TUNDE: I travel around the country, staging pop-up dinners where Nigerian comfort food and discomfiting conversations about race in America are on the menu. When I told my friends in Louisville, Ky., that I was headed eastward into Appalachia to cook, I got many an incredulous, "Really?! Are you sure that's a good idea? Don't get shot ..." — usually followed by a collegial elbow jab and a self-conscious chuckle.

White, urban Kentuckians told me to be wary, that my blackness and foreignness were a combustible identity cocktail in that rural place. These warnings would have been innocuous if they hadn't been pervasive — and universally smothered with uncomfortable laughter. They were just joking. Except they weren't.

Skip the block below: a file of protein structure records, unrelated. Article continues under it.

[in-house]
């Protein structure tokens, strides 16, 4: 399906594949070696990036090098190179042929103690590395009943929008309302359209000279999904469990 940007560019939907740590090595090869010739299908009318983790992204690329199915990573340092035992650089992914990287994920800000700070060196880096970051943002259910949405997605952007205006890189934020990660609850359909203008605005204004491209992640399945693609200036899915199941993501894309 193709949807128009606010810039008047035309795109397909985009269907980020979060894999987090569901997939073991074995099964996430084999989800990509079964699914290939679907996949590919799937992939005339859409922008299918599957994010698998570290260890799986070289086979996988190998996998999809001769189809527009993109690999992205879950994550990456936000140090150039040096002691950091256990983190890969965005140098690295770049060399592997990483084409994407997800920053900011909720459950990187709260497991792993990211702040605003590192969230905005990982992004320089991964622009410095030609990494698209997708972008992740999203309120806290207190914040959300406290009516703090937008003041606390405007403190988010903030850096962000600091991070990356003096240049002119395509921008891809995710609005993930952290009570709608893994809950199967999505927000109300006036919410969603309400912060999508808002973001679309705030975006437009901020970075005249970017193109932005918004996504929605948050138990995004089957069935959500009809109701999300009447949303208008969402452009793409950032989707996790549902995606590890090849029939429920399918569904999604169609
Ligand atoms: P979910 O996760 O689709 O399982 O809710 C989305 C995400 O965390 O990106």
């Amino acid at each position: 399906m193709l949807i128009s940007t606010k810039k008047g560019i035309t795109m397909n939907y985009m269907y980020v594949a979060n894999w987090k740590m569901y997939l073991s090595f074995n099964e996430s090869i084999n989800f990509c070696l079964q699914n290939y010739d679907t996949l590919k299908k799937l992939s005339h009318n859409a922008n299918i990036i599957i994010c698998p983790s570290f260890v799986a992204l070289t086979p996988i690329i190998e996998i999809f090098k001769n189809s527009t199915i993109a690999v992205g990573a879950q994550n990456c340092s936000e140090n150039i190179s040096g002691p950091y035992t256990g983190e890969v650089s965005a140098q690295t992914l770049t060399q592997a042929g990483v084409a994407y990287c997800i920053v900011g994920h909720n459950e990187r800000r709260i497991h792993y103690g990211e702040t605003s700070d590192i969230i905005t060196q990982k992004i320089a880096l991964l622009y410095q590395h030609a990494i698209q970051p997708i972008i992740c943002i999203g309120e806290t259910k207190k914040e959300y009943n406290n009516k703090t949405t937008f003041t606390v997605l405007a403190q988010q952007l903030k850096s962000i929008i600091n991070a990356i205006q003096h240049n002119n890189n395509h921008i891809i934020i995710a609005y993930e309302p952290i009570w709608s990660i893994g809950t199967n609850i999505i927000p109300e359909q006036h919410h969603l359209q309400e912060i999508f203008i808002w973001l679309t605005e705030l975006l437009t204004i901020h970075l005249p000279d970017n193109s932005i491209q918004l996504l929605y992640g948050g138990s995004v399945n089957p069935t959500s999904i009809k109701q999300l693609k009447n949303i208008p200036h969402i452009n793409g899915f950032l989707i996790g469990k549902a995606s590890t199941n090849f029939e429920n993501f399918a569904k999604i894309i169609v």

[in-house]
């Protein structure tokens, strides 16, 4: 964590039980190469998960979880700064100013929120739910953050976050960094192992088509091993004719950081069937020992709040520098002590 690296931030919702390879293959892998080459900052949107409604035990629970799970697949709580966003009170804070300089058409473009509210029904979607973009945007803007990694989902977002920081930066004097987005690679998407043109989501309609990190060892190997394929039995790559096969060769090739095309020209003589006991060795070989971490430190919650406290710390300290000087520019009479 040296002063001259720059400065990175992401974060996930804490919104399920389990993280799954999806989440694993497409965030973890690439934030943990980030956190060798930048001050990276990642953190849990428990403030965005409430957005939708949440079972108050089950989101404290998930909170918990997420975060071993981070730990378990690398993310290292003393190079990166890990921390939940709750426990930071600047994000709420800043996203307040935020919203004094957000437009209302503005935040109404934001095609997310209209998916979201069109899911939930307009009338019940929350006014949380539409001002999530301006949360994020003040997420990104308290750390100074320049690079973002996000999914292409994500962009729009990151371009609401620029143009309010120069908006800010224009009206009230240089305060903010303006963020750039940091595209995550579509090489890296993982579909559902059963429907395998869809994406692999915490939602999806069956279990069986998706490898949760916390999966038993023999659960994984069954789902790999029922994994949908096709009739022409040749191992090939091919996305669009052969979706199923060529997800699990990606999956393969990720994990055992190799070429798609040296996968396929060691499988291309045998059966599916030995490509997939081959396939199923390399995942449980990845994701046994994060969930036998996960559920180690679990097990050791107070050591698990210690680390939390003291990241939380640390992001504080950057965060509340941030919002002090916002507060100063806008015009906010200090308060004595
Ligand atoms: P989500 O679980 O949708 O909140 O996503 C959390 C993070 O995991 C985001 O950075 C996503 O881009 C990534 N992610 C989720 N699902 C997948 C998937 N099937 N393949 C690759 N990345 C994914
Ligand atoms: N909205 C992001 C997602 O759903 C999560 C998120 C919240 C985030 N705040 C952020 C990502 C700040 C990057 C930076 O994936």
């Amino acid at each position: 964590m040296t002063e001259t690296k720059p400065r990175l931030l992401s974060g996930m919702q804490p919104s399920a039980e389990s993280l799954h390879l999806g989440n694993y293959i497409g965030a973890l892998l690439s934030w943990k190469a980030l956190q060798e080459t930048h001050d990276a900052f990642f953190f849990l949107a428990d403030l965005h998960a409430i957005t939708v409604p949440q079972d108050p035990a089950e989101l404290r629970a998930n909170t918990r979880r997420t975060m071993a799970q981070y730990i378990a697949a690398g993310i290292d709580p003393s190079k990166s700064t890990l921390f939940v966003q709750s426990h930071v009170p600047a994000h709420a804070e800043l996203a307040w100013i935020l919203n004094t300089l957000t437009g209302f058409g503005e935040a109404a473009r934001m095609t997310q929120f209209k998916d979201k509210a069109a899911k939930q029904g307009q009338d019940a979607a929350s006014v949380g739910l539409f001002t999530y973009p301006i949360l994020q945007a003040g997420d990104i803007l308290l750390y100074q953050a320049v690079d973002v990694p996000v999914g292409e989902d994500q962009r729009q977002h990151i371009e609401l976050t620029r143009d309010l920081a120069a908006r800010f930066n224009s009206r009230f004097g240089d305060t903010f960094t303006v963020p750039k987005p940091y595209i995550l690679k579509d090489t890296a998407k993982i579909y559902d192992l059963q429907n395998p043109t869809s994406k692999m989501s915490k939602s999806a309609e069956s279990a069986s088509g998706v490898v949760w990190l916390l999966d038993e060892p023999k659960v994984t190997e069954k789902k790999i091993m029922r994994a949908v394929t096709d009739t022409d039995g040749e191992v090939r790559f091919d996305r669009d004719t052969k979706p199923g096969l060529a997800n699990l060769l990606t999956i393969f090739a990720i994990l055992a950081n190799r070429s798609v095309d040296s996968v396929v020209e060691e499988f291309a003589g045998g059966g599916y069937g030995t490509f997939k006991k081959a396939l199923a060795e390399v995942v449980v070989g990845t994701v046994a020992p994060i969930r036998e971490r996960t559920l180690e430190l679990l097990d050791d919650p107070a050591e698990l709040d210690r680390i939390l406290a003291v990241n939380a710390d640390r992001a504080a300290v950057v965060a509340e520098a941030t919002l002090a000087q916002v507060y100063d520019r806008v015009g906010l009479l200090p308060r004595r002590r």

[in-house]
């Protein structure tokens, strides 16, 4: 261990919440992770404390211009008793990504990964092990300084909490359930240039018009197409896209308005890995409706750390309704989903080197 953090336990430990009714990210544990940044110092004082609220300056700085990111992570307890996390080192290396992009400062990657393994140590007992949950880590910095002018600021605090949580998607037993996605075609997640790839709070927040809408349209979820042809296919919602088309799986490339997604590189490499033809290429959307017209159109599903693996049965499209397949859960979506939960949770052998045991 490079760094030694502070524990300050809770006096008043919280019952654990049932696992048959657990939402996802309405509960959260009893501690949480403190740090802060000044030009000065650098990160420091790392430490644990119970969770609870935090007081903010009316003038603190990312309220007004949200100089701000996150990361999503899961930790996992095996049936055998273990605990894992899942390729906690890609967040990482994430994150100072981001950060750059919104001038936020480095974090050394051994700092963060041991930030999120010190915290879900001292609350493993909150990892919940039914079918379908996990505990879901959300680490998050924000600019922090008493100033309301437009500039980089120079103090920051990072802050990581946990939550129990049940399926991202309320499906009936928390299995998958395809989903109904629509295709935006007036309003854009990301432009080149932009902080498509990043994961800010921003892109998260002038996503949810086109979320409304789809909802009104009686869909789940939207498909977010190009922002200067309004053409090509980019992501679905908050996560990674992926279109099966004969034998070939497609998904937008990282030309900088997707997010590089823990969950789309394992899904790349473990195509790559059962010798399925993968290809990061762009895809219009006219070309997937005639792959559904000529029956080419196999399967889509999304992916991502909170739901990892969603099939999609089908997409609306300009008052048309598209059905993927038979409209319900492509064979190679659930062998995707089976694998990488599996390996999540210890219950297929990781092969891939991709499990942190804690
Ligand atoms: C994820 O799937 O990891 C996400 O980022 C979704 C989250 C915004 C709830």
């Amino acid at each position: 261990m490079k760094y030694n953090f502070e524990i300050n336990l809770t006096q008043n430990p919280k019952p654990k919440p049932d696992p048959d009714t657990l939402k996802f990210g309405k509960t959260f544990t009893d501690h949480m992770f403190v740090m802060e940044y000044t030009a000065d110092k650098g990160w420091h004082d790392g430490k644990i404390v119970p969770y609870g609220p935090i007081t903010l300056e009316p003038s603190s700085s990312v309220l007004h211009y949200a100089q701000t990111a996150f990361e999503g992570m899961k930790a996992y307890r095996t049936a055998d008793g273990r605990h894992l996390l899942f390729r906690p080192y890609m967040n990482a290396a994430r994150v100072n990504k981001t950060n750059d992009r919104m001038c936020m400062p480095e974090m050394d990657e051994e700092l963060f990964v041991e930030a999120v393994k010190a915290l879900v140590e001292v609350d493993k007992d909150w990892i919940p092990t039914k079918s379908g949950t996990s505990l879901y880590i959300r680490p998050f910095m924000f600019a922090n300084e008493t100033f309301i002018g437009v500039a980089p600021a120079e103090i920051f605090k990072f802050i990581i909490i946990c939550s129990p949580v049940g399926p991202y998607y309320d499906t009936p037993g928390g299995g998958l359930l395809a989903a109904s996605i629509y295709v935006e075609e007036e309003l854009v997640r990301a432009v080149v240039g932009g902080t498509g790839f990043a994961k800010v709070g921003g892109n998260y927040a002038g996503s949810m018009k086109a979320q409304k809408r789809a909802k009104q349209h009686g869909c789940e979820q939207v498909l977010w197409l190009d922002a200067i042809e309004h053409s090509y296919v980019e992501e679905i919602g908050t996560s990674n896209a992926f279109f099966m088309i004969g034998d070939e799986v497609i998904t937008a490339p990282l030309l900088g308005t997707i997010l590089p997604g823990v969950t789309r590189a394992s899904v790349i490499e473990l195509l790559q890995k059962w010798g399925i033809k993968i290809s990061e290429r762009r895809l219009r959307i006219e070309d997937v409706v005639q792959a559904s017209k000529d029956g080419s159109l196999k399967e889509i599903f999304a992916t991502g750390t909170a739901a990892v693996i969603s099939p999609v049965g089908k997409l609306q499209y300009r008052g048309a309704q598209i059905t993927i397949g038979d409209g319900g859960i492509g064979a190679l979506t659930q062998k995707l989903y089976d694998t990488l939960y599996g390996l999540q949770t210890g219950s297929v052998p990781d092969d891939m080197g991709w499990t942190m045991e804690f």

There was an ominous dissonance in this warning when it came from my close friend — like me, a black Nigerian. He's imposing, appreciably muscled and tall. His skin color is close to freshly laid tar. His voice is deep so he closets it, adopting a "softer" vocal affectation around white folks and at his job. That he was the most alarmed by my looming trip to the hinterlands of Kentucky wasn't surprising. There's a warranted anxiety among African-Americans, and internalized by certain immigrant groups of color, connected to white authority. "Better watch your black a**!" he said as I was headed out the door for Egypt, Ky. – and, it would seem, certain death. Then he laughed without mirth.